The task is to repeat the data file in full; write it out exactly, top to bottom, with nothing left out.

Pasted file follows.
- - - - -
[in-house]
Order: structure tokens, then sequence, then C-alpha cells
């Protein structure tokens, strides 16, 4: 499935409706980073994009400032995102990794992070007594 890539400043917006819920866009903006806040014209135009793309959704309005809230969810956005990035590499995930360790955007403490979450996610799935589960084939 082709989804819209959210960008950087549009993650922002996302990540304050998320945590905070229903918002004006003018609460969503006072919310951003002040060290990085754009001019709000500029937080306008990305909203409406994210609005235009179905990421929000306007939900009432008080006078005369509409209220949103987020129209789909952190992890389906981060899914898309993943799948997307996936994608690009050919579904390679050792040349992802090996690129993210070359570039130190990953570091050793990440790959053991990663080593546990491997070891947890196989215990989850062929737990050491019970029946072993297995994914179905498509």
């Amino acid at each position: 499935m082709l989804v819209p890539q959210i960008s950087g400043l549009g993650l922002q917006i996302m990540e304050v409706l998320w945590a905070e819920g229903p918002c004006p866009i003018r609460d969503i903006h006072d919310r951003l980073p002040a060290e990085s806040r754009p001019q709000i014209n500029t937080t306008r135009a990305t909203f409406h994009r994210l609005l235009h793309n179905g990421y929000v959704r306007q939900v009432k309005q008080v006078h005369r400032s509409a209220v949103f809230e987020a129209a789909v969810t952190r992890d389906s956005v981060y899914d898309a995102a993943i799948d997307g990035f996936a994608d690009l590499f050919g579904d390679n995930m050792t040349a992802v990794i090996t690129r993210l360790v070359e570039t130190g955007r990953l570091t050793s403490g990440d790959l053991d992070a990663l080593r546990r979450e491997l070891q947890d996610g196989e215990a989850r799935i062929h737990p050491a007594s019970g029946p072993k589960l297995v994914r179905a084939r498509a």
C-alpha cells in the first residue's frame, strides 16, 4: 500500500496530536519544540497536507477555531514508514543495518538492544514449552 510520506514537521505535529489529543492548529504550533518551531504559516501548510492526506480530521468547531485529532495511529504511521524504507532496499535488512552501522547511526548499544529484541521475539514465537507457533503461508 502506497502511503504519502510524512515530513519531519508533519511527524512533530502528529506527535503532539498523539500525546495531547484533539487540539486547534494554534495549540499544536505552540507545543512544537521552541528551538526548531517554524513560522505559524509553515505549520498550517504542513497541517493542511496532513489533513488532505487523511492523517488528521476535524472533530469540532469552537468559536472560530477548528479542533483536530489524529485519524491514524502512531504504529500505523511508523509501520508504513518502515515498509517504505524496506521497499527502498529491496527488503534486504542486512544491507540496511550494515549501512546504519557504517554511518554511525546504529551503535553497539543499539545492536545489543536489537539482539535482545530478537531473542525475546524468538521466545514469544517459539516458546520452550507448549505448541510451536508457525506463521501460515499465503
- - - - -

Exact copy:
[in-house]
Order: structure tokens, then sequence, then C-alpha cells
């Protein structure tokens, strides 16, 4: 499935409706980073994009400032995102990794992070007594 890539400043917006819920866009903006806040014209135009793309959704309005809230969810956005990035590499995930360790955007403490979450996610799935589960084939 082709989804819209959210960008950087549009993650922002996302990540304050998320945590905070229903918002004006003018609460969503006072919310951003002040060290990085754009001019709000500029937080306008990305909203409406994210609005235009179905990421929000306007939900009432008080006078005369509409209220949103987020129209789909952190992890389906981060899914898309993943799948997307996936994608690009050919579904390679050792040349992802090996690129993210070359570039130190990953570091050793990440790959053991990663080593546990491997070891947890196989215990989850062929737990050491019970029946072993297995994914179905498509």
């Amino acid at each position: 499935m082709l989804v819209p890539q959210i960008s950087g400043l549009g993650l922002q917006i996302m990540e304050v409706l998320w945590a905070e819920g229903p918002c004006p866009i003018r609460d969503i903006h006072d919310r951003l980073p002040a060290e990085s806040r754009p001019q709000i014209n500029t937080t306008r135009a990305t909203f409406h994009r994210l609005l235009h793309n179905g990421y929000v959704r306007q939900v009432k309005q008080v006078h005369r400032s509409a209220v949103f809230e987020a129209a789909v969810t952190r992890d389906s956005v981060y899914d898309a995102a993943i799948d997307g990035f996936a994608d690009l590499f050919g579904d390679n995930m050792t040349a992802v990794i090996t690129r993210l360790v070359e570039t130190g955007r990953l570091t050793s403490g990440d790959l053991d992070a990663l080593r546990r979450e491997l070891q947890d996610g196989e215990a989850r799935i062929h737990p050491a007594s019970g029946p072993k589960l297995v994914r179905a084939r498509a």
C-alpha cells in the first residue's frame, strides 16, 4: 500500500496530536519544540497536507477555531514508514543495518538492544514449552 510520506514537521505535529489529543492548529504550533518551531504559516501548510492526506480530521468547531485529532495511529504511521524504507532496499535488512552501522547511526548499544529484541521475539514465537507457533503461508 502506497502511503504519502510524512515530513519531519508533519511527524512533530502528529506527535503532539498523539500525546495531547484533539487540539486547534494554534495549540499544536505552540507545543512544537521552541528551538526548531517554524513560522505559524509553515505549520498550517504542513497541517493542511496532513489533513488532505487523511492523517488528521476535524472533530469540532469552537468559536472560530477548528479542533483536530489524529485519524491514524502512531504504529500505523511508523509501520508504513518502515515498509517504505524496506521497499527502498529491496527488503534486504542486512544491507540496511550494515549501512546504519557504517554511518554511525546504529551503535553497539543499539545492536545489543536489537539482539535482545530478537531473542525475546524468538521466545514469544517459539516458546520452550507448549505448541510451536508457525506463521501460515499465503